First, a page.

Public Policy

May 19, 2017

Five things to know this week: May 19th


In the run-up to the UK General Election, our Public Policy team are taking a look at the week’s events through five interesting, significant and occasionally amusing highlights from the campaign. Our selection for this week…

1. As she launched the Tory manifesto in Halifax, Theresa May claimed there is no such thing as ‘Mayism’ – just solid Conservatism that puts the interests of the country and the interests of ordinary working people first. The Sun labelled her a ‘Red Tory’ with pledges to ‘put workers first, whack rogue firms and plough cash into NHS’ that could have come from Ed Miliband’s manifesto. But even Red Ed didn’t dare to take pensioners’ winter fuel allowance from them. In a clear signal of Tory confidence, the party ditched promises not raise taxes and the pensions triple lock, while unveiling a social care plan that would see elderly property owners pay more for their care. It remains to be seen whether the raid will do anything to dent the Tories’ huge 49 point lead among the over-65s.

2. Following last week’s leak, Labour’s manifesto was published on Tuesday, inviting unwelcome questions about how it was going to pay for it all. Shadow Justice Secretary Richard Burgon argued that Labour was “being put on trial” in a testy Newsnight interview, while Emily Thornberry complained the party was being “put under the microscope in terms of our spending”, as she reached for a briefing paper on Channel 4 News. The Tories did away with the piece of paper altogether, admitting they had not costed their pledge to get net migration below 100,000. And by Friday morning Ken Clarke was on the airwaves suggesting we should do away with costings in election manifestos altogether.

3. Under an EU flag and rave lighting, the Lib Dems launched their manifesto in a hipster east end nightclub on Wednesday evening, with an eye-catching pledge to boost tax revenues by £1bn by legalising cannabis. It seems the only thing not flying high is the party’s poll ratings. As well as a commitment to a second EU referendum, the party recycled its policy of a penny on the income tax, this time for the NHS.

4. One of the joys of election season is seeing lobby journalists packed off to remote parts of the country to report on campaign events.  Theresa May set the tone in April with an event in Crathes hall, Banchory, a tin-roofed single-storey building at the heart of a swathe of woodland in rural north-east Scotland, from where journalists were unable to tweet or broadcast. This week the lobby crammed on to the same train to Yorkshire to cover the Tory manifesto launch. Only ITV’s Robert Peston and the Guardian’s Steve Bell avoided the crush, travelling first class.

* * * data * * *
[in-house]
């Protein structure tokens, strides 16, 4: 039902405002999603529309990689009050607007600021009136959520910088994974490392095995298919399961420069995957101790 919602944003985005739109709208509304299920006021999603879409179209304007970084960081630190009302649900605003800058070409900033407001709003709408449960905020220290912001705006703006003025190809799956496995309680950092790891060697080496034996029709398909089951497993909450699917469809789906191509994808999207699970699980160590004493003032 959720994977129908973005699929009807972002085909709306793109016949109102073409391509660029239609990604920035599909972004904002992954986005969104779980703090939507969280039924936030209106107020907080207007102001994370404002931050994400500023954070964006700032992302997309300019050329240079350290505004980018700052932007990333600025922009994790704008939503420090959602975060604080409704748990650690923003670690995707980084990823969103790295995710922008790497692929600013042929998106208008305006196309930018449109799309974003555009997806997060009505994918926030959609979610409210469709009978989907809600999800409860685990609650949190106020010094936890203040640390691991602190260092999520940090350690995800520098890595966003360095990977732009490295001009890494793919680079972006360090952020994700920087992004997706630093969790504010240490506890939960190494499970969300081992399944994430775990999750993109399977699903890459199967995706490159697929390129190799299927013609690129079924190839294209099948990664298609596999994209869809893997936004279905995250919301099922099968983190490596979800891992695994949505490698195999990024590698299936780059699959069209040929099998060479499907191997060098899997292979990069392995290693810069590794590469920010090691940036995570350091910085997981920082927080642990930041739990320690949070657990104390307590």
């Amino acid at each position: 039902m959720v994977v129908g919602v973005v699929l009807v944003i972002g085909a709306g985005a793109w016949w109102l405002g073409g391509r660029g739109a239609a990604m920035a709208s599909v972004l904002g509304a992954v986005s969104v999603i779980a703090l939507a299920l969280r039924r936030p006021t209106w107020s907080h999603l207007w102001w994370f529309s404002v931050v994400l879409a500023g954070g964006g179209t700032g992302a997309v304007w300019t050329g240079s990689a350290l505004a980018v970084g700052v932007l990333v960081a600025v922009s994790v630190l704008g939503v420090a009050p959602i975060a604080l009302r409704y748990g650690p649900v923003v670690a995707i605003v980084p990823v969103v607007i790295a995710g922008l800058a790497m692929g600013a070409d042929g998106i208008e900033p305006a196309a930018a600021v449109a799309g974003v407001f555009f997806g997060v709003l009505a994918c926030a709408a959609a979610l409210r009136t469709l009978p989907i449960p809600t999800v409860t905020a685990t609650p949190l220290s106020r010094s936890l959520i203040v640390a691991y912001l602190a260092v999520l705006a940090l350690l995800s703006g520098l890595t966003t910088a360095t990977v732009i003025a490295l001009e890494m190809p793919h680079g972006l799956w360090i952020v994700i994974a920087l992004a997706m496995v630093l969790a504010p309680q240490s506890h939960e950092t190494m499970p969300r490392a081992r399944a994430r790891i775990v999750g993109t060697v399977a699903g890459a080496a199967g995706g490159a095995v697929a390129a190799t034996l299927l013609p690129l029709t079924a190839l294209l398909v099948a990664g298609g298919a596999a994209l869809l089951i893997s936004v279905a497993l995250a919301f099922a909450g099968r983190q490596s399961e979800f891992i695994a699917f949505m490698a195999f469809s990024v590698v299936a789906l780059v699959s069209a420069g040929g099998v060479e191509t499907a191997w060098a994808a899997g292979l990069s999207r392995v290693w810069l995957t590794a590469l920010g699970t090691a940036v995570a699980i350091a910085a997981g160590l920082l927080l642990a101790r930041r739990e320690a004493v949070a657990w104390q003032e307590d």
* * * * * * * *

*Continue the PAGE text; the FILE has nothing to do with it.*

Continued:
5. The leaders of the Lib Dems, SNP, Greens, Ukip and Plaid Cymru faced off in a debate on ITV last night that the Conservative and Labour leaders refused to attend. While ITV deserve credit for sticking to their guns, when they arranged the event last month they might have hoped the five parties in attendance were polling more than a mere 14% between them. It was fitting then that the only highlight appeared to be one of the party leaders forgetting the names of two of the others. Ukip leader Paul Nuttall is not alone, apparently – a poll by Bite the Ballot claims that Peppa Pig is better known by young voters than party leaders.

Gaffe-watch: It wouldn’t be gaffe-watch without an appearance from the Foreign Secretary Boris Johnson. Britain’s most senior diplomat sparked outrage at a Sikh Gurdwara after promising a free trade deal to end tariffs on whisky between UK & India – only to be informed it was against the religion. Meanwhile, Diane Abbott suffered another embarrassment after struggling to find her way off a stage after addressing a police conference. And luckily for Tim Farron, a voter saw the funny side when the Lib Dem leader tried to shake his hand – only to realise the man was wearing a sling on his arm.

Next week: With the main manifesto launches out of the way, the party leaders will get the Brillo treatment next week, with May, Nuttall, Farron, Sturgeon and Corbyn being interviewed separately by Andrew Neil on successive evenings, Monday-Friday, at 7pm on BBC1. Viewers of the One Show will have to wait until the following week for their daily fix.

And finally…: A final reminder to join our star-studded panel of experts at 8am on Monday 22nd May, at 65 Gresham Street, for your latest election fix: what’s going on behind the scenes during the main parties’ campaigns and what does it mean for Brexit. RSVP here.